RED ROOT –Ceanothus Americanus, Ceanothus Fendleri, Ceanothus Velutinus, Ceanothus Cuneatus, Ceanothus Herbaceum, Ceanothus Spinosus, Ceanothus Greggii, etc.
Also known as: New Jersey Tea, deer brush, snowbrush, desert ceanothus, grub roots, green buckbrush, bloodroot, etc.
Parts used: root, leaves, flowers
Systems/organs affected: liver, lymph, spleen, blood, digestive, nervous, bowel, lungs
Properties: astringent, scrofulous, hemostatic, antispasmodic, expectorant, hypotensive, sedative, lymph stimulant, lymph tonic, anti-inflammatory, alterative, antisyphilitic, heaptic, splenic stimulant, antibacterial, nervine, antiviral
RED ROOT is a member of the Rhamnaceae (buckthorn) family. It is indigenous to the Americas although it has been naturalized elsewhere. There are between 60-80 different species of this plant and it does cross breed so new hybrids seem to pop up all the time. It has ovate shaped leaves with three predominant veins that start at the base of the leaf and continue out to the margins. It is a rather hardy shrub like plant that can be anywhere from 12 inches to 25 feet tall. Some varieties have thorns on them while others do not. The flowers grow in feathery clusters and can be greenish white to white in color-some are fragrant while others are not. Again it depends on the variety. (The smell is said to be sweetly nauseating-so like cooking honey). The flowers give way to a tri-lobed seed capsule that turn a reddish color when mature. The root is red (when picked at the proper time-otherwise it is white to pinkish) which is where the name comes from. It has also been referred to as blood root (Sanguinaria Canadensis) which is an ENTIRELY different species of plant so please pay attention to the Latin! The seeds of this plant can lie dormant for 200 years or more waiting for fire to germinate them. They are also one of the first plants to come back from a fire and help with soil erosion (much like ocean spray plant or fireweed). It typically blooms from June to August and can be found growing in coastal shrub lands to forest clearings from British Columbia to Guatemala and throughout the Rockies. The dried leaves have been compared to black tea in flavor but the root is where the true medicinal content of the plant lies. The root is best harvested in late fall to early spring (Nov. & Feb.). The root should be chopped up into small pieces while fresh because once dried it takes a tank to crush it.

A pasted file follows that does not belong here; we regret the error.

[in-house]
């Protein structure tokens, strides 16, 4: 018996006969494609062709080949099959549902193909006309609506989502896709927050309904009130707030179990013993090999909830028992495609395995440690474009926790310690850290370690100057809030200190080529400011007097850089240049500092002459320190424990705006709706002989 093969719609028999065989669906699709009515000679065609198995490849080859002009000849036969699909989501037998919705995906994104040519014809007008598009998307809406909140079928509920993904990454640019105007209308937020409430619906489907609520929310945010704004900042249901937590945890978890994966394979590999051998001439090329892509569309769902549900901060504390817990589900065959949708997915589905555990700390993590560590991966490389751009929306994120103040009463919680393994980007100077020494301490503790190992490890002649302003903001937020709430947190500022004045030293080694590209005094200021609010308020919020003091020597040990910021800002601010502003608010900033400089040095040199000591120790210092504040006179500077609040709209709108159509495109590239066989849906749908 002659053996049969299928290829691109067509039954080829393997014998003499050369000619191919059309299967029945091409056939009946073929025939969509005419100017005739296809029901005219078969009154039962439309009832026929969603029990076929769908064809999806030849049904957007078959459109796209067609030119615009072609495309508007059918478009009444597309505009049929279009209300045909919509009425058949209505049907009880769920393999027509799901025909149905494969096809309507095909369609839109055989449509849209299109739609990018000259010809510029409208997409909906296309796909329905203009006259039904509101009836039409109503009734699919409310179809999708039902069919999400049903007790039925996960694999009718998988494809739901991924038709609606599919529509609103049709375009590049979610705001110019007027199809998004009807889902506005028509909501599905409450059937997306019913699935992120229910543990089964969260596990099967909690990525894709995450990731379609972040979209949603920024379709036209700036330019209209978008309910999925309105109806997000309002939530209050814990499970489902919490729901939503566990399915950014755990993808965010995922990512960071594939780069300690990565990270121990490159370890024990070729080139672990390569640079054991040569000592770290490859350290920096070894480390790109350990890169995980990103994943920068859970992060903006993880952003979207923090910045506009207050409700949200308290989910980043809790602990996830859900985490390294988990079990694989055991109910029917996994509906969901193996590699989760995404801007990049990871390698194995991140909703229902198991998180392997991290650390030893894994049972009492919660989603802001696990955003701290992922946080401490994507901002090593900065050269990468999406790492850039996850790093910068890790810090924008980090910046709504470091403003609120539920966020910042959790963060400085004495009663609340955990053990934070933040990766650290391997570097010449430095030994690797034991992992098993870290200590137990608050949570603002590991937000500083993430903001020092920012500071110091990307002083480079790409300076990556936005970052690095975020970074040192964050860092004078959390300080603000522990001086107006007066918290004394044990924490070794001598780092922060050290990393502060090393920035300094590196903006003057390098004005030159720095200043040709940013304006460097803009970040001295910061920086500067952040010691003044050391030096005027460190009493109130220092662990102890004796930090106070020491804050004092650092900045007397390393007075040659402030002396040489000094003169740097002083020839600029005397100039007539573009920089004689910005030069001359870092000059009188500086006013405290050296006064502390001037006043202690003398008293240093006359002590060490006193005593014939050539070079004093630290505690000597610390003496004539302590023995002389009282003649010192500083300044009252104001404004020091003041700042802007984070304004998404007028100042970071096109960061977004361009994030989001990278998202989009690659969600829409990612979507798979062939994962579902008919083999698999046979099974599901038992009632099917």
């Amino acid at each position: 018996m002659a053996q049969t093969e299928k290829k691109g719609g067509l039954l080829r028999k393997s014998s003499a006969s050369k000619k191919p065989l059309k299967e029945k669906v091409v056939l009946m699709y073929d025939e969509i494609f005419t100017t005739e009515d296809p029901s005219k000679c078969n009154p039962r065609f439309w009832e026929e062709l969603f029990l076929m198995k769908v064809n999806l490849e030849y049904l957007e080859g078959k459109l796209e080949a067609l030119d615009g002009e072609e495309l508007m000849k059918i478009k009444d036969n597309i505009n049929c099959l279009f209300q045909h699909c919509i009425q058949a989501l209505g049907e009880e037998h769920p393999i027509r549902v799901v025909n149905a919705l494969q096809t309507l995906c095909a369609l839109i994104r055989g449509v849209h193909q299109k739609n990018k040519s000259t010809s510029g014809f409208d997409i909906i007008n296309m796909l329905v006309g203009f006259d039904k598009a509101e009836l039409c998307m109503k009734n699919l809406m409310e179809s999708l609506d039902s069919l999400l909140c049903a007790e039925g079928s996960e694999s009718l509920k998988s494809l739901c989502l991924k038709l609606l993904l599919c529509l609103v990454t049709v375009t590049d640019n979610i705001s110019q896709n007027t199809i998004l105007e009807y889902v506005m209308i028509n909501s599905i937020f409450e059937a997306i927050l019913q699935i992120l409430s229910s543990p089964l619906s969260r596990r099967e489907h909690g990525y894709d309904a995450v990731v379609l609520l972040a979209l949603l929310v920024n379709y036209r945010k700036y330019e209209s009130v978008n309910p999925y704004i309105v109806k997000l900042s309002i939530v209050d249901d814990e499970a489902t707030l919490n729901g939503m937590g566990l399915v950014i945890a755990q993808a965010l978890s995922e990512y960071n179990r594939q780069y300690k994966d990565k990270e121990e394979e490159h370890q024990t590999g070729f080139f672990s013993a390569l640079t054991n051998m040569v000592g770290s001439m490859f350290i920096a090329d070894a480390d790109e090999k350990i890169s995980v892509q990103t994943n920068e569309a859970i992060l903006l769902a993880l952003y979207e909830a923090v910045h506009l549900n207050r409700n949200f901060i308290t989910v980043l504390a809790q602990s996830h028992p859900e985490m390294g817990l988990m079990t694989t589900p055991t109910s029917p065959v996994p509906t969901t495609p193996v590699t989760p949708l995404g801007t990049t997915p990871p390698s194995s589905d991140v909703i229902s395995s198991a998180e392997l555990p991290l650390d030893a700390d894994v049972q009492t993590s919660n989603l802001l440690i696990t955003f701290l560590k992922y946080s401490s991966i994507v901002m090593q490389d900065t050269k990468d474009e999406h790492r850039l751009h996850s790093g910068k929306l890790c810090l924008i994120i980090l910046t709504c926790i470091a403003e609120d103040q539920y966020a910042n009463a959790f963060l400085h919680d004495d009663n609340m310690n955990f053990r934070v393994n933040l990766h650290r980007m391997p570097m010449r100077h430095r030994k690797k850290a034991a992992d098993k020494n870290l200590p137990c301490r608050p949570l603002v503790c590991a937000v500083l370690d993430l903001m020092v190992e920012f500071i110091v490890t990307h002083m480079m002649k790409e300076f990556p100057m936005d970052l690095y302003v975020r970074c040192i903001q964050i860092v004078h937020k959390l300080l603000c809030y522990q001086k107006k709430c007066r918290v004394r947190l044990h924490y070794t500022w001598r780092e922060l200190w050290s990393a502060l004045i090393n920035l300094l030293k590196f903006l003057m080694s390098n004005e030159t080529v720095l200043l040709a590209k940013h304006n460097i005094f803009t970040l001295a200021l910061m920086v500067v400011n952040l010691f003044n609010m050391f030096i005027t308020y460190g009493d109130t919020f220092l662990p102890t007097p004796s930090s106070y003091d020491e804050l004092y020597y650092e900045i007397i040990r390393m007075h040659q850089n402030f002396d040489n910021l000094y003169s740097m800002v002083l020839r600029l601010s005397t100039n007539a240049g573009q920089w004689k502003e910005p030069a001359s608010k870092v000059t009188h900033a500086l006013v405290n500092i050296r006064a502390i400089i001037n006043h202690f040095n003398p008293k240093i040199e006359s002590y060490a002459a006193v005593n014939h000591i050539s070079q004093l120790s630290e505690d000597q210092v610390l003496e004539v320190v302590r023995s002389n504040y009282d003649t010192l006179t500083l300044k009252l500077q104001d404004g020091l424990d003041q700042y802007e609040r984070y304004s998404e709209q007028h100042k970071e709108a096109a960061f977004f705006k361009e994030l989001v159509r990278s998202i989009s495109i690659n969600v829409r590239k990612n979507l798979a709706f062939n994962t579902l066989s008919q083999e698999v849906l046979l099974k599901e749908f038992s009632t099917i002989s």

Red root is considered by many herbalists to be a plant for the herbal kit. (In other words not to be without). It has many medicinal uses but it is perhaps best known for what it does for the lymph system. Chemical components within the plant stimulate the lymphatic system to flow thus removing blockages and/or toxins. It also works as a tonic to the lymph-toning the system as it heals. It is best used with other lymphatic (Scrofulous) herbs for this purpose rather than alone. For this reason it makes it a perfect herb for anything that effects the lymph system such as appendicitis, enlarged spleen, tonsillitis and other lymph node issues in the body. Traditional Chinese medicine believes that the spleen plays a significant role in how the body metabolizes and uses food. They believe it is a splenic imbalance that causes digestive issues and sluggish metabolic function. (To many herbalists the spleen is the biggest lymph node).